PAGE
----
Ford Bronco vs. Jeep Wrangler


This photo from Ford shows the 2022 Ford Bronco. Associated Press

After a 25-year hiatus, the Ford Bronco is back. This new 2021 Bronco SUV pays homage to its predecessors via boxy proportions, round headlights and short overhangs while introducing the latest in comfort and tech features. It has generated plenty of excitement and serves as an exciting alternative to a well-known off-road icon: the Jeep Wrangler.

The Jeep Wrangler is now in its fourth generation. The current body style was introduced for the 2018 model year with more creature comforts and all-terrain capability than before. And not one to let Ford garner all the hype, Jeep has introduced further improvements to its 2021 Wrangler, including plug-in hybrid and V8 powertrains. So which of these SUVs is the best buy? Edmunds experts compared them to find out.


Both the Jeep Wrangler and Ford Bronco use rugged body-on-frame platforms that offer greater ground clearance than the typical unibody crossover SUV. But one key difference is that the Jeep Wrangler uses solid axles front and rear, while the Bronco uses an independent front suspension. Solid axles are proven for off-road driving, but they contribute to a rougher ride and minimal steering feel on pavement.

The Bronco’s independent front suspension provides superior road handling and precise steering response to fill drivers with confidence. It’s possible to drive both SUVs every day, but the Bronco is significantly more comfortable.

Winner: Bronco


Ford pairs the Bronco with a choice of turbocharged engines and standard all-wheel drive. The base four-cylinder produces 300 horsepower and can be equipped with a seven-speed manual or 10-speed automatic transmission. An optional V6 develops 330 horsepower and is paired exclusively with a 10-speed automatic.

Jeep drives with a wider range of powertrains. The entry-level V6 produces 285 horsepower and can be equipped with either a six-speed manual or an eight-speed automatic, the latter of which is the sole transmission for all other powertrains. You can also get the Wrangler with a 270-horsepower turbocharged four-cylinder or a 260-horsepower turbodiesel V6, both of which are more fuel-efficient than the V6.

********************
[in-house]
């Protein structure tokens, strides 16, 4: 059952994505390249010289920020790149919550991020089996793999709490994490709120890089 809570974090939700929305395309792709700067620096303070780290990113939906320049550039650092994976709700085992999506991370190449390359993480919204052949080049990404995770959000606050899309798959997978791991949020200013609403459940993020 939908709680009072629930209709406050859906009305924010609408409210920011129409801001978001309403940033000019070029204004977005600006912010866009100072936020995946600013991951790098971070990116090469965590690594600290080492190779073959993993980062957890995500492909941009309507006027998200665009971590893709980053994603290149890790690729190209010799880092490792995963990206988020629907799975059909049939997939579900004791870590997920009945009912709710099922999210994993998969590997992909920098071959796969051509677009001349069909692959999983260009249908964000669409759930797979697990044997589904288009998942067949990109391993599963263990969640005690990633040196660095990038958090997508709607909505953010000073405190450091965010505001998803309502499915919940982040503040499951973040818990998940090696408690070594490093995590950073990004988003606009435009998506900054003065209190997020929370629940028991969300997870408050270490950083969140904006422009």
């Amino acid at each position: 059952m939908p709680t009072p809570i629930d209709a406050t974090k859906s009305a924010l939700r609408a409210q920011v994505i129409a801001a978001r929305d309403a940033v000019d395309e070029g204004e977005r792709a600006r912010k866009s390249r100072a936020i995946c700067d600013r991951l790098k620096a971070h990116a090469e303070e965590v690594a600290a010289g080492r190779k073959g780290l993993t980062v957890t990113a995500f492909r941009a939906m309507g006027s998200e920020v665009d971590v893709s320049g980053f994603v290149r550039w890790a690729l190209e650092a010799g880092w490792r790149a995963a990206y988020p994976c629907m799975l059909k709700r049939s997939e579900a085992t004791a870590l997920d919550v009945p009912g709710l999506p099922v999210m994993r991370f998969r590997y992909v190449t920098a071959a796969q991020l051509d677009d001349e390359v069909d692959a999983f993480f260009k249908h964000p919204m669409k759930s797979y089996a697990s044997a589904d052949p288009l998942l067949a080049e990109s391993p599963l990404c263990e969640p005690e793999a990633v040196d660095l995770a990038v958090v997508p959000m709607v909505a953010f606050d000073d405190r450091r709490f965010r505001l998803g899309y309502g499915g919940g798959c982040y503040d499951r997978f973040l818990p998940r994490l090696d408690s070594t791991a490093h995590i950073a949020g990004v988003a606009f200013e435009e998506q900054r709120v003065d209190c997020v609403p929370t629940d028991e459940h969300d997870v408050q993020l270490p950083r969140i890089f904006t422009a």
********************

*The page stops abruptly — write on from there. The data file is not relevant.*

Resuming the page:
Then there’s Wrangler’s new 4xe plug-in hybrid option with 375 horsepower and 21 miles of all-electric range on a full charge. Power-hungry buyers will appreciate the available V8 engine good for 470 horsepower and a thunderous soundtrack. The breadth of Jeep’s powertrain choices, including better available fuel economy and more available power, give the Wrangler the edge.

Winner: Wrangler


Its design has softened since its inception, but the Wrangler retains a rugged aesthetic. Its flat body panels, seven-slot grille and distinctive fenders are instantly recognisable. Owners are free to remove the doors, remove the roof and customize their trucks with an assortment of factory or aftermarket accessories.

Bronco treads between modern and classic design thanks to its heritage-influenced front end. Ford is hitting the aftermarket hard, offering a wide selection of factory parts to tailor the Bronco to the owner’s appetite. Like the Wrangler, the Bronco is equipped with removable doors and a sunroof.

When it’s time to get dirty, both rigs come prepared with available locking differentials, off-road tires, two-speed transfer cases, skid plates and more. Equipped with the Sasquatch package, the Bronco wears oversized tires and has more hardcore off-road equipment. Jeep responds with the Xtreme Recon package for its Rubicon and Willys Wranglers. It includes a raised ride height and more aggressive tires.

All in all, every SUV overcomes almost any obstacle thrown its way. The Bronco has a fresher look, but the Wrangler still has plenty of classic appeal.

Winner: Tie


The Bronco starts at $30,795 for a Base two-door hardtop and tops out at $50,970 for a Wildtrak four-door softtop. Jeep’s Sport two-door soft top Wrangler costs $30,665, but that figure swells to $75,990 for the Rubicon 392 four-door hardtop.

While their starting numbers seem competitive, standard features between the Bronco and Wrangler vary drastically. Ford loads the base Bronco with LED headlights, power windows, an 8-inch touchscreen infotainment, Apple CarPlay and Android Auto, five drive modes, and forward collision mitigation. The Wrangler Sport is comparatively spartan, forgoing air conditioning, power windows, power door locks and smartphone integration.

Better standard equipment at a similar starting price gives the Bronco a stronger value.

Winner: Bronco


The Jeep Wrangler and Ford Bronco have both earned reputations for their incredible off-road capabilities, although the new Bronco is a nicer on-road companion. Bronco confirms its dominance with its bigger dose of cool and stronger value proposition.


This story was provided to The Associated Press by the automotive website Edmunds.

Miles Branman is a contributor at Edmunds. Follow Miles on Twitter at @milesperhr

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